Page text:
Postoperative Outcome of Elective Mastoid Surgery: Pediatric versus Adult Patients
30 September 2019 (online)
Aim Analysis of postoperative outcome in elective mastoid surgeries in pediatric versus adult patients in terms of safe and dry ear, hearing restoration, cavity problems, and quality of life.
Materials and Methods In this cross-sectional study, all patients who underwent elective mastoid (primary and revision) surgery between 2011 and 2016 in a tertiary care hospital were recruited.
Results Forty-one pediatric and 59 adult postmastoidectomy patients were recruited. The mean duration of follow-up from the date of surgeries was 20 months in pediatric and 40 months in adult patients. 92.7% of pediatric and 96.6% of adult patients had safe ear at the time of evaluation. Seventy-three percent of pediatric and 80% of adult patients had dry ear and presence of granulation tissue was the most common cause for otorrhea in both the groups. Hearing improved by a mean of 16 dB in 63% of 27 pediatric patients and by 14 dB in 43% of 42 adult patients who underwent same stage tympanoplasty. Pediatric patients had a statistically significant better hearing outcome with major columella tympanoplasty as compared with adult patients. Also, 19.5% of pediatric and 40% of adult patients complained of tinnitus.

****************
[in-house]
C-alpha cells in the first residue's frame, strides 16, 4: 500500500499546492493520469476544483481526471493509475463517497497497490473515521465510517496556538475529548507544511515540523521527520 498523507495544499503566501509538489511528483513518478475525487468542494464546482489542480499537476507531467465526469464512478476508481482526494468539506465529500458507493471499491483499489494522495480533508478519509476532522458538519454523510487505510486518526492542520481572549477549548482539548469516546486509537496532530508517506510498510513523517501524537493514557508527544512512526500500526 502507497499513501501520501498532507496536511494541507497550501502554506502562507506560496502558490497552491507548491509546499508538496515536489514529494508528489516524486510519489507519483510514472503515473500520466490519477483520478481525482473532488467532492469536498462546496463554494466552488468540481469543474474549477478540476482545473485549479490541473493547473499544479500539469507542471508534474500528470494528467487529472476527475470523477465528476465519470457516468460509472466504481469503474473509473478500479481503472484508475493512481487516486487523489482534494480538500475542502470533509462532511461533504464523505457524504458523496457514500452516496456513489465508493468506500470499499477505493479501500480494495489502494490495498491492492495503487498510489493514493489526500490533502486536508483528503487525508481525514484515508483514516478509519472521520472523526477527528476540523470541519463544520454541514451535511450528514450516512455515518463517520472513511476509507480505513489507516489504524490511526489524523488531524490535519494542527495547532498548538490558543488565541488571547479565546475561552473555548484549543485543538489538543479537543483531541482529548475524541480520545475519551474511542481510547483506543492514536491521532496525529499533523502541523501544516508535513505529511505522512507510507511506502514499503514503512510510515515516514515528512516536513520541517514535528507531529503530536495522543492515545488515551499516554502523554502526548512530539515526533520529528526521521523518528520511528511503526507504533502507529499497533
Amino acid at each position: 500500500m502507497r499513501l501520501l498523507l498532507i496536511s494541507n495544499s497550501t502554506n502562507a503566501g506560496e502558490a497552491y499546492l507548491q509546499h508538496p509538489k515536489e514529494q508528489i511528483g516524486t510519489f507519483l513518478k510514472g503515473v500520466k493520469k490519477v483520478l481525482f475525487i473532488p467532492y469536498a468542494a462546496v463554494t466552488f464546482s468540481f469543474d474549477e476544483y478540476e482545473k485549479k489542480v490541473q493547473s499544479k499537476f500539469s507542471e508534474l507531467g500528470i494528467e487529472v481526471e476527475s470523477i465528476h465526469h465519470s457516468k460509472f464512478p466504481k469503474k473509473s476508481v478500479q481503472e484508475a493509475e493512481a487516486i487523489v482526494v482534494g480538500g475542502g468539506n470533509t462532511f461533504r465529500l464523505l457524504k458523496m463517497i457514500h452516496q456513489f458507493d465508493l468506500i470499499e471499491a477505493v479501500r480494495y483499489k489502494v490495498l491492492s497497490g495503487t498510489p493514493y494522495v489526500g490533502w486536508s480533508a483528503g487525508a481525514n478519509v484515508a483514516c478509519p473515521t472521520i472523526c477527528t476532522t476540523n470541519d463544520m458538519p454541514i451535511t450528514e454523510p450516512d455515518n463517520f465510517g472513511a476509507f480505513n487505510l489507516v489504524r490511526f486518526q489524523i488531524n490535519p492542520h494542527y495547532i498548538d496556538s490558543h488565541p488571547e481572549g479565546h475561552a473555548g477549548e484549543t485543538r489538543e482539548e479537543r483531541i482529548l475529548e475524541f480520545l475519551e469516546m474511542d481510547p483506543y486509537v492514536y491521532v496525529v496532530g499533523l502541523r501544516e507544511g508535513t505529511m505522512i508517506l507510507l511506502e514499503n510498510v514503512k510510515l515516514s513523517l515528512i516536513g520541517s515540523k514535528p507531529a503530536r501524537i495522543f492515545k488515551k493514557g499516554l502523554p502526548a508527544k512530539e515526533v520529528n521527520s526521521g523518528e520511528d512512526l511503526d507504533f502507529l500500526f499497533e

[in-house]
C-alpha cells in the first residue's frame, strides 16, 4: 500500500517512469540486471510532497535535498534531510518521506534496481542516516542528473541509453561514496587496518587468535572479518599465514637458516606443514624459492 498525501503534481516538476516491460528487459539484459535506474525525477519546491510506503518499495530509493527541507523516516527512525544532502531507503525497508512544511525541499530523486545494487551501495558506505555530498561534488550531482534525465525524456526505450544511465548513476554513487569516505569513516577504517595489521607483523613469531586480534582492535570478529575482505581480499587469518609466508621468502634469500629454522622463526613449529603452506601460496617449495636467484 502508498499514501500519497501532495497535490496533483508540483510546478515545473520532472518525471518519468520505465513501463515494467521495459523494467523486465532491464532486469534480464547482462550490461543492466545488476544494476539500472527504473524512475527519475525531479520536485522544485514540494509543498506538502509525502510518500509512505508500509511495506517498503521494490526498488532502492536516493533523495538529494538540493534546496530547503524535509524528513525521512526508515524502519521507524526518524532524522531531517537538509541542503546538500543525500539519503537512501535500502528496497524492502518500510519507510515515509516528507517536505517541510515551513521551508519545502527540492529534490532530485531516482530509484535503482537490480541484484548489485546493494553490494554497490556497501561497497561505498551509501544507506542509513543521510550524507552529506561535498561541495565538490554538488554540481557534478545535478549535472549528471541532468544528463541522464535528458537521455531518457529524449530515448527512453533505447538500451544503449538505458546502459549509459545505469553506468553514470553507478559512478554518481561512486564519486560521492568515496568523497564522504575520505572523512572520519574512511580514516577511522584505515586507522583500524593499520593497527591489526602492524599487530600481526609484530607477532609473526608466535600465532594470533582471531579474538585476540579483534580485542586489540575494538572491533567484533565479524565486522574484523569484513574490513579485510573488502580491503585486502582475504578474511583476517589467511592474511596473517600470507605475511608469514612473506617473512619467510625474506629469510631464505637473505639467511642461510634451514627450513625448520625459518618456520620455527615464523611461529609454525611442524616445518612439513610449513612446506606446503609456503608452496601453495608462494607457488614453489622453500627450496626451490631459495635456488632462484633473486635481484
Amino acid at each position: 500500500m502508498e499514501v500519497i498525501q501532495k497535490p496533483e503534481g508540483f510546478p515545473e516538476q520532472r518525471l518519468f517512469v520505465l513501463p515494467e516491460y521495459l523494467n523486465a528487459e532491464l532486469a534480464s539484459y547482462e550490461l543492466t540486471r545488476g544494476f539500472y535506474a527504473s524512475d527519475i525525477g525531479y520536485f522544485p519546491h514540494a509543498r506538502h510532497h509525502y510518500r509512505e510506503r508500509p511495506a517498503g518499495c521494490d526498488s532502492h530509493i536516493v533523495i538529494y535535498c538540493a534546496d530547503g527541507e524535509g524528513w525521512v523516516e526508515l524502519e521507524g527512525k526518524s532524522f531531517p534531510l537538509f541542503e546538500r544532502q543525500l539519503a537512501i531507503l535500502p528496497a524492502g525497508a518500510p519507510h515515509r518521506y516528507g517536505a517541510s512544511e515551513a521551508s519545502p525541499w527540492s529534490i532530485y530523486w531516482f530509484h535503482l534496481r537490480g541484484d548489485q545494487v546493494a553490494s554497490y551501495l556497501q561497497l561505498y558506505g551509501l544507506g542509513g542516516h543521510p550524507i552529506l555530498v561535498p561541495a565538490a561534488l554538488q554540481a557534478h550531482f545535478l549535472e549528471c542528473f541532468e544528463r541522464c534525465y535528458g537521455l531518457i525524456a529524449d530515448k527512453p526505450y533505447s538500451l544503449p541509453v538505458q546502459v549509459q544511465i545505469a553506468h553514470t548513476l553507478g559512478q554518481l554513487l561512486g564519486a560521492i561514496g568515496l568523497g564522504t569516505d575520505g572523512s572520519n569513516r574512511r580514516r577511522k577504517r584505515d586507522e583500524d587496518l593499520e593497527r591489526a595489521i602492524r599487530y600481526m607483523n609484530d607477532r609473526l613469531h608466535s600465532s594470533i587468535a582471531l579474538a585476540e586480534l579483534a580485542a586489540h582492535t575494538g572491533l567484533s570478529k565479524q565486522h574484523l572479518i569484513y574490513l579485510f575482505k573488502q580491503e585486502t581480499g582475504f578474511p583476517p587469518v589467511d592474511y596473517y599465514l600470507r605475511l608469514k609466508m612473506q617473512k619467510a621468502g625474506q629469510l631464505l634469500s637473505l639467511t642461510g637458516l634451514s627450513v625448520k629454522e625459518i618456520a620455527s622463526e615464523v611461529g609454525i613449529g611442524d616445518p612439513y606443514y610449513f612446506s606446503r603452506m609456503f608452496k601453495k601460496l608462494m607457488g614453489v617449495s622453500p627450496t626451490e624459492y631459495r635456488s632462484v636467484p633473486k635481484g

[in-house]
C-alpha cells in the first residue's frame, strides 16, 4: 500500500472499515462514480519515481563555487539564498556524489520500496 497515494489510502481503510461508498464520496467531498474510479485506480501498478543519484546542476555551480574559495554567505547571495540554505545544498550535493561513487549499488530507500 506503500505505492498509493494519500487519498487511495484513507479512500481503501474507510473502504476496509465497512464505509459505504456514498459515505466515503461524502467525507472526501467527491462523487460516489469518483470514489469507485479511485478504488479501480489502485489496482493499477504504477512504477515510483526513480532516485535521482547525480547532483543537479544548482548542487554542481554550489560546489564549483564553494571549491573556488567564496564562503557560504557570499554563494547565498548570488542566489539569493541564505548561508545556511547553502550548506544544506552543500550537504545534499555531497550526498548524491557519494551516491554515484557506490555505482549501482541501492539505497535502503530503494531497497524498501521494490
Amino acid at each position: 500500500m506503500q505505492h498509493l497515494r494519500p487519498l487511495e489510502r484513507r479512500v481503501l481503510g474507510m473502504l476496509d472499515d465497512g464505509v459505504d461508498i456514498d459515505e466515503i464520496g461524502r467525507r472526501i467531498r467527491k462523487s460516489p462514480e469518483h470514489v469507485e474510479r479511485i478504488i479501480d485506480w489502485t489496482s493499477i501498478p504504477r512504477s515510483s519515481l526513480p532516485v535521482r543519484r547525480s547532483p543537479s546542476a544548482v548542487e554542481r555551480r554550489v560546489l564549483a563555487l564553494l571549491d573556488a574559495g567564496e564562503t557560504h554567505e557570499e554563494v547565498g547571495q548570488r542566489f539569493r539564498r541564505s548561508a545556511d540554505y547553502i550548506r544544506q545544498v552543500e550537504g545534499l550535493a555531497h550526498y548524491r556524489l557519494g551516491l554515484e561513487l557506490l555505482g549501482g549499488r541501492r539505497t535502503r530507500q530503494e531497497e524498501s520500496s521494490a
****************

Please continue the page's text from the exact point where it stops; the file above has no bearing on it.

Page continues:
Conclusion Majority of pediatric patients with poor quality of life had otorrhea as compared with hearing impairment in adults. The incidence of high-facial ridge and sump effect was higher in pediatric patients. Pediatric patients had a better hearing outcome with major columella tympanoplasty than adult patients.
Clinical Significance Apart from complete disease clearance and tympanoplasty, adequate lowering of facial ridge, reducing the mastoid cavity size, and ensuring complete epithelialization of cavity in the postoperative period will improve the quality of life in pediatric patients undergoing mastoidectomy.